I woke up screaming the other night. Terror shot through me and I was drenched in sweat. The nightmare was familiar, one I’d had many times before, but it was no less terrifying than the first time I’d dreamt it. It began the way it always does. It’s Saturday morning and I’m enjoying my coffee when there is a knock at the door. I answer it, mug in hand. There, smiling at me, I find one of my friends (for argument’s sake let’s pretend I have more than one).
“Hi Andrew,” he says. “Look, I don’t mean to inconvenience you but my Honda’s not starting and I need to get to an important meeting. Can I borrow your car?”
I’m not sure how the dream ends because it’s at this point that I wake up screaming.
Can I borrow your car?
Is there a more vexing request? The legal aspects of such a loan have been dealt with in various articles, including one a year back in this newspaper. When a person borrows your car they’re also borrowing your car insurance. If they get in an accident it’s your rates that will go up. Such legal implications are important but, even if there weren’t any, I would still find “Can I borrow your car?” a frightening solicitation. Why not, “Can I borrow all your blood?”
Yet my night terror got me thinking. Perhaps my aversion to automotive swinging was an over-reaction. While the idea of someone asking to borrow my Dodge Grand Caravan might seem perverse, almost a criminal imposition, maybe there might be, under certain strange and strained circumstances, a moment when lending my car would be a statistical possibility. In other words: it could happen.
The nightmare forced me to consider under what conditions I would lend my car and to whom? I made a quick list.
People to Whom I Would Lend My Car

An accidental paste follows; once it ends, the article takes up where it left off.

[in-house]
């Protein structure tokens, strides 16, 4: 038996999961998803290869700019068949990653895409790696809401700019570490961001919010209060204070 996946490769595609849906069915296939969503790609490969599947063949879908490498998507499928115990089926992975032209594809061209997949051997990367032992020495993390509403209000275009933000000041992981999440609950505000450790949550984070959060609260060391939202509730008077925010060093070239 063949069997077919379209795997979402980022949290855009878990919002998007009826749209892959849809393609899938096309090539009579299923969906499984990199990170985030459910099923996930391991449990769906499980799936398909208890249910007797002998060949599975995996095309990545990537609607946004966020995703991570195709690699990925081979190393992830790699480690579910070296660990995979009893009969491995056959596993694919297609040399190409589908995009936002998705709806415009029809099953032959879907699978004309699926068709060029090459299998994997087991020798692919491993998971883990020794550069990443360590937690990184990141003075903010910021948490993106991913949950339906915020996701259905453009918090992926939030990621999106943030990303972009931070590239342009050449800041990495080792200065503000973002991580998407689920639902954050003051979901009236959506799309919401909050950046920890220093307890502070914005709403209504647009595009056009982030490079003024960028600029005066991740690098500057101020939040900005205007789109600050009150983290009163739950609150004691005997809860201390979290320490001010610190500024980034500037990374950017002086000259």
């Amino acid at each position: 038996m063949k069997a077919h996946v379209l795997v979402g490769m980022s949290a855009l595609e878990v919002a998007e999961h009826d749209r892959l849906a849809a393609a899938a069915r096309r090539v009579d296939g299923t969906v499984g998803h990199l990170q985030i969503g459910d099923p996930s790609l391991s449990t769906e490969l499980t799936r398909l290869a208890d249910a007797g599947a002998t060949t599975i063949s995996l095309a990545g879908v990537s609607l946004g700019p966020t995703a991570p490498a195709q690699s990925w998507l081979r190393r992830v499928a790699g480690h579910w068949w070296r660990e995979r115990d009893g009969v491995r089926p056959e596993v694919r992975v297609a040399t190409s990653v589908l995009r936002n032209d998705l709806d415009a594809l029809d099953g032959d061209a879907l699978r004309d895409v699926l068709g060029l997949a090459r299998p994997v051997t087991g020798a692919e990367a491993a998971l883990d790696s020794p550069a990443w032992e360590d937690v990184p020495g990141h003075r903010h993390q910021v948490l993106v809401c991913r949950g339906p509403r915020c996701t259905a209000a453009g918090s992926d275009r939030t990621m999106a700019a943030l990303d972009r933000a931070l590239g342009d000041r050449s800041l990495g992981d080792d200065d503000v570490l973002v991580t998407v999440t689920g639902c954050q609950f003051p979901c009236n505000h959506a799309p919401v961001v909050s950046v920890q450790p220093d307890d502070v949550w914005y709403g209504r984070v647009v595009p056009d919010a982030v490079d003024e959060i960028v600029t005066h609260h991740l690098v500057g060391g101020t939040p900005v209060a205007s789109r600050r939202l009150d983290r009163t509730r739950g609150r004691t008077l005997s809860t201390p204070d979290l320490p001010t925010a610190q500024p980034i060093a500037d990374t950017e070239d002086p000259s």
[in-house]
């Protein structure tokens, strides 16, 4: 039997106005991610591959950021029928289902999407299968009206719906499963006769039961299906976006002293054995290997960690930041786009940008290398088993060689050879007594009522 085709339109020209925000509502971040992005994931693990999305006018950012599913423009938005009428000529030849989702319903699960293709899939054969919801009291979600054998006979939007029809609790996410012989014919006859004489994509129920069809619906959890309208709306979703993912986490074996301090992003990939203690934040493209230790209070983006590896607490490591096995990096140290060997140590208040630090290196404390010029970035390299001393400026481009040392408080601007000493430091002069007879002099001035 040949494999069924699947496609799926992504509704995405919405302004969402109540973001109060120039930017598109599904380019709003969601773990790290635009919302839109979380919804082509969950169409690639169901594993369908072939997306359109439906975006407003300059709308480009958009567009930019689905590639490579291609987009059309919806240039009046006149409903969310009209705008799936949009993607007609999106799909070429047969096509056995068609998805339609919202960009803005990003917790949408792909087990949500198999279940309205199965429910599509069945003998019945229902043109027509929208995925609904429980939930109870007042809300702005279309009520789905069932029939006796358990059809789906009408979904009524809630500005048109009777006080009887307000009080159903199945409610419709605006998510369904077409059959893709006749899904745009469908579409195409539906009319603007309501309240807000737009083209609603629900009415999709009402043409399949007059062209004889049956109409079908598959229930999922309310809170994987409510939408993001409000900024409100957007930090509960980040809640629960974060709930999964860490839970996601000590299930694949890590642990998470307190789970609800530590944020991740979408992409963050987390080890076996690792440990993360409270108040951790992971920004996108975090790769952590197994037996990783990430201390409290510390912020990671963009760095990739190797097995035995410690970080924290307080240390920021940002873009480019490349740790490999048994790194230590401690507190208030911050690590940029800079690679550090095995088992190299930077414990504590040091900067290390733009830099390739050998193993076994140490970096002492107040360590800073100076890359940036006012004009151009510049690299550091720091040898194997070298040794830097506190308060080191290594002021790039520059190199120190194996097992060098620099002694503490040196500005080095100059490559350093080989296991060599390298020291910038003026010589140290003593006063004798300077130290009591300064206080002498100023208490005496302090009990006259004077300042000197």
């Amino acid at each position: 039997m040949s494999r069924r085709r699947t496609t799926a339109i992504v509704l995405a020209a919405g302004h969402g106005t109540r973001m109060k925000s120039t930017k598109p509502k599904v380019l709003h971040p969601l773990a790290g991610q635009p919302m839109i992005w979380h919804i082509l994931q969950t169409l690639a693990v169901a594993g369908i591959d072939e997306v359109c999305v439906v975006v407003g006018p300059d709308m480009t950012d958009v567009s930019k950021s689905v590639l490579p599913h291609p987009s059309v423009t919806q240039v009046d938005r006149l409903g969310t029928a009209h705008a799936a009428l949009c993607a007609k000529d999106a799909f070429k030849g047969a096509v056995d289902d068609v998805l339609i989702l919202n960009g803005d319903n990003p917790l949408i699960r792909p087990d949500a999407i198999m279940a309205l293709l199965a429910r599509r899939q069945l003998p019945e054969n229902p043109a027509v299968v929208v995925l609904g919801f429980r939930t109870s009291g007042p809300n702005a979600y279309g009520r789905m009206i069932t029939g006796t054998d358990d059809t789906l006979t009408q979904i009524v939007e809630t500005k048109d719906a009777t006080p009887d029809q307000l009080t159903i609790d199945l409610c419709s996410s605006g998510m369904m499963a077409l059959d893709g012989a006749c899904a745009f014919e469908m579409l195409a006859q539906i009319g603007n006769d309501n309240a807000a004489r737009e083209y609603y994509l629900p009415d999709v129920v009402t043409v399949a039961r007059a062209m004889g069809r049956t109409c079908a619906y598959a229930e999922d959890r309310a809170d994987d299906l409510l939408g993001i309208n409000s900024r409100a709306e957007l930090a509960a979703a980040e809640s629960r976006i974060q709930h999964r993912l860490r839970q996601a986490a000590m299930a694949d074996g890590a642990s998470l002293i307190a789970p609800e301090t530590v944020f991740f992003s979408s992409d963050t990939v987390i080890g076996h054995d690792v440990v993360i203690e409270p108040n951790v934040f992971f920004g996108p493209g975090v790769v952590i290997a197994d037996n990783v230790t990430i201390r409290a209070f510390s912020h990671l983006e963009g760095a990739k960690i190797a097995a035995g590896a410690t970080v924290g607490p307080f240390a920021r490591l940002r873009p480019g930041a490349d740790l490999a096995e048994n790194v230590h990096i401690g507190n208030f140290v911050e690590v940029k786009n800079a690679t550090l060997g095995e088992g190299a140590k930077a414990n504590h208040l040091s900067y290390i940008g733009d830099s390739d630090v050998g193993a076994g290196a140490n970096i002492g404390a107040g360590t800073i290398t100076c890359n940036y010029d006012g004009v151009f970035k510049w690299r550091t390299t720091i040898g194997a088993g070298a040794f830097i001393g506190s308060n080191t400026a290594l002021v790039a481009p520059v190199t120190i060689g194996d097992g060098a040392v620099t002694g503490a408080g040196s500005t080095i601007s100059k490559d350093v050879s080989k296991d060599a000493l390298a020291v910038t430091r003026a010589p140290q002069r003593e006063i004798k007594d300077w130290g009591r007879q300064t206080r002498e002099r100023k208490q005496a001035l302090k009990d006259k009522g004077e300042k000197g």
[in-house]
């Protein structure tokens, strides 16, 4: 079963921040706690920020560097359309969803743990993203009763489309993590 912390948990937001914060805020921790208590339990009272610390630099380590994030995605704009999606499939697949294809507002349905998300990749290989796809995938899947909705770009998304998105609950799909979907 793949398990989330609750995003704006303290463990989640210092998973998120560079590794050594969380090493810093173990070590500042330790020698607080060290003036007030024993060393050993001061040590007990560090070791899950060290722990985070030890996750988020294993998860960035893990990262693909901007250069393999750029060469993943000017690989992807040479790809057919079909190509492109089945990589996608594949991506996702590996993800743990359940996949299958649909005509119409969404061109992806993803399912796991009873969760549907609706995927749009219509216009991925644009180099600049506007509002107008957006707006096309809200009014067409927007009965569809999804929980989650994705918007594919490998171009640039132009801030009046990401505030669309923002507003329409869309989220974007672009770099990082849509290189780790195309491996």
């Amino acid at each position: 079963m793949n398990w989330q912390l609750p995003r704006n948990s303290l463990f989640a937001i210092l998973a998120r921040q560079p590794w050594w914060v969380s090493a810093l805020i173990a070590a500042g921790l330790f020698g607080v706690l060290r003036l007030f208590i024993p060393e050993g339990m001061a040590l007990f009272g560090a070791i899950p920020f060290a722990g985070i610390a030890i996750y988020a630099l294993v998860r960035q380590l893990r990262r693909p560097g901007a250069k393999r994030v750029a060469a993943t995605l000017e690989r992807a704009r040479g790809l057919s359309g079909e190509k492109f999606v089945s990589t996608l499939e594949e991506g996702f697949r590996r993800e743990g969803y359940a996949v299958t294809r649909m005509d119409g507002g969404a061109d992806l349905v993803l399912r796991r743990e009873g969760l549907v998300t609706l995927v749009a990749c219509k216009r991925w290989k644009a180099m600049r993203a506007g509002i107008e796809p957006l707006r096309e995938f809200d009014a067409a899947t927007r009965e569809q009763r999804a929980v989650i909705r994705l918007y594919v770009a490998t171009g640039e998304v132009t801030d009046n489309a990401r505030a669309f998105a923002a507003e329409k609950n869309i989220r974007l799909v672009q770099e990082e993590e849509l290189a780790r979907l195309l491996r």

Wife. Technically not a “lend” as she paid for half of car.
Someone who needs to go to hospital. Though, if it’s urgent and they live in the city, they’d be better off calling an ambulance.
Brother. I owe him – plus he has stuff on me. Can’t discuss specifics. Let’s just say teenage years were a bit crazy. Once threatened (okay “tried”) to kill me with an axe over “Kiss Army” poster.
Father. If housing bubble bursts, may need to hit him up for loan.
Mother. Owns cottage.
Police officer in hot pursuit of criminal. Exciting. I could be deputized.
Santa Claus. On Christmas Eve.
Someone who says: “If you let me borrow your car I will pay you $1,200.”
Buddha. If I say no I’m toast.
Jesus. If he’s asking to borrow my car I know it must be important.
So that was my list. Not long, not far-reaching but 10 items longer than it had previously been. I had come somewhat to terms with my fear of car lending.
The composition of a list shed light on the other side of the borrowing equation. Part of my reluctance to share my car comes from my reticence toward borrowing one. As far as cars go, I’m with Polonius (or Gilligan, whichever TV character sang it first): “Neither a borrower nor a lender be.”
Let’s say, for argument’s sake, I did have “friends.” I could never borrow one of their cars because the pressure would be unbearable. What if I hit something? What if someone hits me? How do I come back to my friend’s house and say, “Look you lent me your car for 45 minutes and I backed into a fence.” It’s too awful to contemplate. After all, I’m a guy who once backed a cube van into his boss’s office. I’ve worked so hard to get an actual friend and now each time he sees me he’s going to have the “Better Get Maaco” commercial running through his head. No thanks. I’ll rent.
You’d think this moral code would break down when it comes to my borrowing luxury vehicles. Well, I have to admit there is a little more wriggle room. I’ve heard of automotive journalists being lent plush rides by manufacturers – gorgeous high performance sports cars. If, for instance, someone wants to lend me a 2008 Chevrolet Corvette Lingenfelter or a Maserati Grandturismo Stradale, I’d consider borrowing it. Even a 2002 Toyota MR2 would do. Yet, though you might find it hard to believe, I don’t hear too much from car manufacturers. Like not at all.
In the interim, I suppose, I’ll just have to be content with what I’ve got and never, ever, ever lend it to anyone except close family members, those in medical emergency, police officers, Santa Claus, Buddha and Jesus.
Follow Andrew Clark on Twitter: @aclarkcomedy
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